A New Interpretative Approach to the Chemistry of Copper-Alloy Objects: Source, Recycling and Technology
Bray, P. J., Pollard, A. M., Antiquity
Archaeometallurgy has often been criticised for not considering the human and environmental reality behind the chemical analyses--for being far too concerned with documenting technology, at the expense of considering the social context of the manufacture and use of metal. This paper shows how a new procedure uses the chemical composition of bronze objects in north-western Europe to deduce their histories; not only where they originated, but how they were made by observing how often the bronze had been recycled and reworked.
The conceptual basis of the model
It has long been accepted that the composition of copper-alloy objects is, in part at least, dictated by the mineral assemblage of the ore from which it is smelted (e.g. Friedman et al. 1966). Thus, native copper, oxide ores, and sulfide ores will give rise to copper alloys with distinctive proportions of other elements, depending on the exact mineralogy of the ore and the smelting process(es) involved. The highly influential Studien zu den Anfangen der Metallurgie (SAM) project (Junghans et al. 1960, 1968, 1974) systematised this approach by producing a series of decision trees based on concentration levels of trace elements in order to group objects by chemical variation. Northover (1980) modified this by noting the presence of key elements when creating his A to H alphabetic system to denote metal types. More recently this work continues through the linking of chemistry, geology, isotopes, archaeological objects and mines (Ambert 1991; Ambert & Barge-Mahieu 1991; Krause & Pernicka 1996; Ixer & Budd 1998; Needham 2002; Ixer & Pattrick 2003; Niederschlag et al. 2003).
A clear consensus has emerged through this and similar work that low levels (rarely exceeding 5%) of arsenic (As), antimony (Sb), silver (Ag) and nickel (Ni) show characteristic variation in prehistoric copper objects, and that similarities in these patterns of variation can often be interpreted as indicating a common ore source. This composition will obviously then be influenced by the precise ore beneficiation and smelting processes applied. We argue that, additionally, the final element signature of a given object can be affected by a range of post-smelting processes that are central to how people actually used metal: melting and casting, smithing, recycling and alloying.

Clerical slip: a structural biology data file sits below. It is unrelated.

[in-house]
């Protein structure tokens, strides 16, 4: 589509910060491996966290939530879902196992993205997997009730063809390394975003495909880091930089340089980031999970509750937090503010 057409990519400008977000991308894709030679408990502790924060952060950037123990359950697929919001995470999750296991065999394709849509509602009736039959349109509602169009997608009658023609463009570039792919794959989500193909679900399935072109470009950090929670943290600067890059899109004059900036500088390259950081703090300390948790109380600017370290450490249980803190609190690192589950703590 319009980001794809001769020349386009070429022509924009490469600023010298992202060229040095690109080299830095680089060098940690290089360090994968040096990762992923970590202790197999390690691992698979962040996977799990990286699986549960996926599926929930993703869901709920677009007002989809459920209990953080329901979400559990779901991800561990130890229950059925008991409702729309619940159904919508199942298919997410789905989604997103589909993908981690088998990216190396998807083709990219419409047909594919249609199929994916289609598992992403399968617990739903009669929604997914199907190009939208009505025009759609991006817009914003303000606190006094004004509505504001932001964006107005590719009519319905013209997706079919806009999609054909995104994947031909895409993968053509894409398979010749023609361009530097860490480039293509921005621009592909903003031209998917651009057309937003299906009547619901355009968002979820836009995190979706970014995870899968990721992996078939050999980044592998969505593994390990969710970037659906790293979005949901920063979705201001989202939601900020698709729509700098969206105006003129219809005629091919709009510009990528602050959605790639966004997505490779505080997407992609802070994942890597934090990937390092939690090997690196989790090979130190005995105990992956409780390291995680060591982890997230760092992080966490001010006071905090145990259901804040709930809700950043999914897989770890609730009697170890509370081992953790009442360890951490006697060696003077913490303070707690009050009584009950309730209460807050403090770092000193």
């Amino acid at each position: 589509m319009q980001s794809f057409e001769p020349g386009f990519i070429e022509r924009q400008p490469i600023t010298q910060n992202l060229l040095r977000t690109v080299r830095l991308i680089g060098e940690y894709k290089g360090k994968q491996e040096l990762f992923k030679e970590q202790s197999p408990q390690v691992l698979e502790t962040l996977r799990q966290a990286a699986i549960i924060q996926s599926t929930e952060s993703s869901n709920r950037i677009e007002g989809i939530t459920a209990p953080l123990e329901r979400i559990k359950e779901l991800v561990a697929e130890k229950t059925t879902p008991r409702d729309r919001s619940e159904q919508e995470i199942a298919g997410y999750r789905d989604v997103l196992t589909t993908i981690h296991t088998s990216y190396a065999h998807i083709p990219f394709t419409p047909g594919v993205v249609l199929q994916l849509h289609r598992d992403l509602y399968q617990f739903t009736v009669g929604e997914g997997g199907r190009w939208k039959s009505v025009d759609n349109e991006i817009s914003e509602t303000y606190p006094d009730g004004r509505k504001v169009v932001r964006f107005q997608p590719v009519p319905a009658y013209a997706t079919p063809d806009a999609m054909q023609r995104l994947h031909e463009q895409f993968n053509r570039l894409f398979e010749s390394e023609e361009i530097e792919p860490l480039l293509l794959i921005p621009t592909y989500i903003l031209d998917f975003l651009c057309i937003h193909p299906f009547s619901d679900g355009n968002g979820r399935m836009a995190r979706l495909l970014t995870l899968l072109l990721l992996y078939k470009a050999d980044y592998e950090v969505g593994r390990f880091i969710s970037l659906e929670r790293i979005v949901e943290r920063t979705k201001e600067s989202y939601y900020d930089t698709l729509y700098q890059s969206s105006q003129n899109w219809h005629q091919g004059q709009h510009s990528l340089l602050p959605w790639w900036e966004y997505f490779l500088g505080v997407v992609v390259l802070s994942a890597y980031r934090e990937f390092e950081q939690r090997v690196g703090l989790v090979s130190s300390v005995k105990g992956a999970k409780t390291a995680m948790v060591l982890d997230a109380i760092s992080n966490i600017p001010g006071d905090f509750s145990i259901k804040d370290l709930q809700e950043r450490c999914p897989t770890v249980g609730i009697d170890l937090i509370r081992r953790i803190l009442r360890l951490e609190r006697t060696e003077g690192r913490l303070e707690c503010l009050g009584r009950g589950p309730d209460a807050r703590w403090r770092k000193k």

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Re-melting copper alloys results in a loss of certain of the included elements through oxidation, particularly arsenic and antimony (McKerrell & Tylecote 1972; merkel 1982; Pernicka 1999; Earl & Adriaens 2000), a process illustrated by an Ellingham diagram (Figure 1). This plots, amongst other information, the affinity of an element for oxygen at different temperatures, and is the foundation of modern chemical metallurgy (Beeley 2001). Alongside the underlying driving force of oxygen affinity, the precise rate of oxidation is also affected by the degree of agitation of the molten metal, mutual solubilities, activities, volatilisation and partial pressures (Merkel 1982: 30; Beeley 2001: 31). These properties are exploited by modern industry in order to oxygen-refine (i.e. remove unwanted levels of other metals) the copper produced by smelting (Copper Development Association 2011). Consequently there is an extensive literature on oxidation effects in molten metals that is consistent with the archaeological experience: a bronze object will be depleted in certain of its metals depending on how many times it has been reheated, and to what temperature (e.g. Hampton et al. 1965; Charles 1980; Pickles 1998; Beeley 2001: 497; Tanahashi et al. 2005; Lee et al. 2009).
Summarising the causes of chemical variation, Pernicka (1999) concludes that a very limited range of trace elements are directly related to the provenance of the ore (most significantly gold [Au], silver [Ag], bismuth [Bi], iridium [Ir] and nickel [Ni]), whilst a larger number of the others (including tin [Sn], providing it is present at less than c. …